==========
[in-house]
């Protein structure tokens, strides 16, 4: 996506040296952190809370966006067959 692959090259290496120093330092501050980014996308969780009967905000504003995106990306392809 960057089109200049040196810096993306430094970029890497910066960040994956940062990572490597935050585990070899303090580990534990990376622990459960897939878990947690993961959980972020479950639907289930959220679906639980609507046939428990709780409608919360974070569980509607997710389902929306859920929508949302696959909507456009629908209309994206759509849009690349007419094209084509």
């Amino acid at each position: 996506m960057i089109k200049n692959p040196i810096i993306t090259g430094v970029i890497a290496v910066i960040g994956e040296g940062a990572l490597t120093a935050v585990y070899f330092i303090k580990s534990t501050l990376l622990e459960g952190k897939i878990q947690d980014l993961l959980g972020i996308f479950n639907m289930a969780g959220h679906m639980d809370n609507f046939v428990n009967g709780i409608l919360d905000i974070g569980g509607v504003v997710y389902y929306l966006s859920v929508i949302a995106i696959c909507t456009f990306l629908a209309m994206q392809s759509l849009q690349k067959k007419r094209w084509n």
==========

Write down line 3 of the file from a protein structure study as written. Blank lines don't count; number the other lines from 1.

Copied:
């Amino acid at each position: 996506m960057i089109k200049n692959p040196i810096i993306t090259g430094v970029i890497a290496v910066i960040g994956e040296g940062a990572l490597t120093a935050v585990y070899f330092i303090k580990s534990t501050l990376l622990e459960g952190k897939i878990q947690d980014l993961l959980g972020i996308f479950n639907m289930a969780g959220h679906m639980d809370n609507f046939v428990n009967g709780i409608l919360d905000i974070g569980g509607v504003v997710y389902y929306l966006s859920v929508i949302a995106i696959c909507t456009f990306l629908a209309m994206q392809s759509l849009q690349k067959k007419r094209w084509n």